Friday, April 12, 2013

The Korean War and Lowell Prisoners of War/Missing in Action

The Korean War is sometimes called the Forgotten War. Before WW2 the Japanese ruled in Korea. After World War 2 the allies divided Korea into North and South around the 38th parallel. Supporting the 2 new Koreas were the U.S.S.R (Communists)  in the North and the United States (Democracy) in the South. In 1949 the U.S.S.R. and the U.S. pulled out. Shortly thereafter the North invaded the South. The United Nations and the United States came to the support of South Korea. China aided North Korea.

Two Lowell, MA Army Corporals, Francis Joseph Krygowski and Thomas Harding, Jr , members of Company I, 3rd Battalion, 29th Infantry Regimental Combat Team were sent to fight in Korea. They participated in one of the early battles near Hadong, South Korea. It did not end well for the Americans.

They were originally listed as "Captured but Not Accounted For" on July 27, 1950. Later they were listed as Prisoners of War and then Presumed Dead. Their bodies have not been found. Their names are inscribed on the Courts of the Missing in Honolulu.
The Lowell Sun, August, 30, 1950, p1.

Francis J. Krygowski was the son of Mr. & Mrs. Krygowski of 121 Concord Street. He was a graduate of St. Stanislaus School and attended Lowell High School.

Thomas Harding, Jr. was the son of Mr. & Mrs. Thomas Harding, 37 Bartlet Street. He enlisted in the Army on his 17th birthday October 5, 1946. He was a graduate of the Immaculate Conception grammar school and attended Lowell High School.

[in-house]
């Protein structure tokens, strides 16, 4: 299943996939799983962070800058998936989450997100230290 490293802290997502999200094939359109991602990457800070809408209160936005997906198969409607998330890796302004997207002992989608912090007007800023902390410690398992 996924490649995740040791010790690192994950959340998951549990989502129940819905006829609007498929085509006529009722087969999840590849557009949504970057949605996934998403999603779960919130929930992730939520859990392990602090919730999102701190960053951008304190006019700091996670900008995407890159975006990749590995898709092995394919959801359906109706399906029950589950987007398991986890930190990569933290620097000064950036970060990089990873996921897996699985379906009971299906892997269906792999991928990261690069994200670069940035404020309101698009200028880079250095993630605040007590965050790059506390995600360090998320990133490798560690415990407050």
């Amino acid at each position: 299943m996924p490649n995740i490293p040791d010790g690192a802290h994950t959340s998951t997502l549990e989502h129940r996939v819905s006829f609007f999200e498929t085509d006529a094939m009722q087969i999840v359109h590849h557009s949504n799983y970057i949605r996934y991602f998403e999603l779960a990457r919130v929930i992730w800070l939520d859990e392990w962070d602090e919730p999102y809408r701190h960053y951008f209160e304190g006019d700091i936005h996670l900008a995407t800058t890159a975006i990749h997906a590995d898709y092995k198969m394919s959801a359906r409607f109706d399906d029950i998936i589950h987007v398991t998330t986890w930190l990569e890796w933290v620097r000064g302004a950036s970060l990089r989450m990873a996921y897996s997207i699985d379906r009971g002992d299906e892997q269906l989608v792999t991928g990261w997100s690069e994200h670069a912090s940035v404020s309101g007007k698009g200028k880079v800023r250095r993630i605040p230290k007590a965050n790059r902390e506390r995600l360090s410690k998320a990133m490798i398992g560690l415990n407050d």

Lieut. Alexander Makarounis of 548 Fletcher Street, Lowell, MA,  was the Company Commander and was  taken a Prisoner of War. He ended up escaping the Death March from Seoul to Pyongyang and returned home to a grateful family. Only 33 men out of 376 men survived.
The Lowell Sun, November 15, 1950, p.1.

He testified before the U.S. Senate after the war about his experience in North Korea. His story was published in several magazines. He died July 30, 1994 in Lowell at the age of 71.

Testimony by Alexander Makarounis

At the end of the Korean War the dividing line of North and South Korea was settled at the 38th Parallel.  The same place it was at the start of the War. The United States has maintained a strong military presence in South Korea and they are one of our strongest allies.

Thank you all for your service. You are not forgotten!

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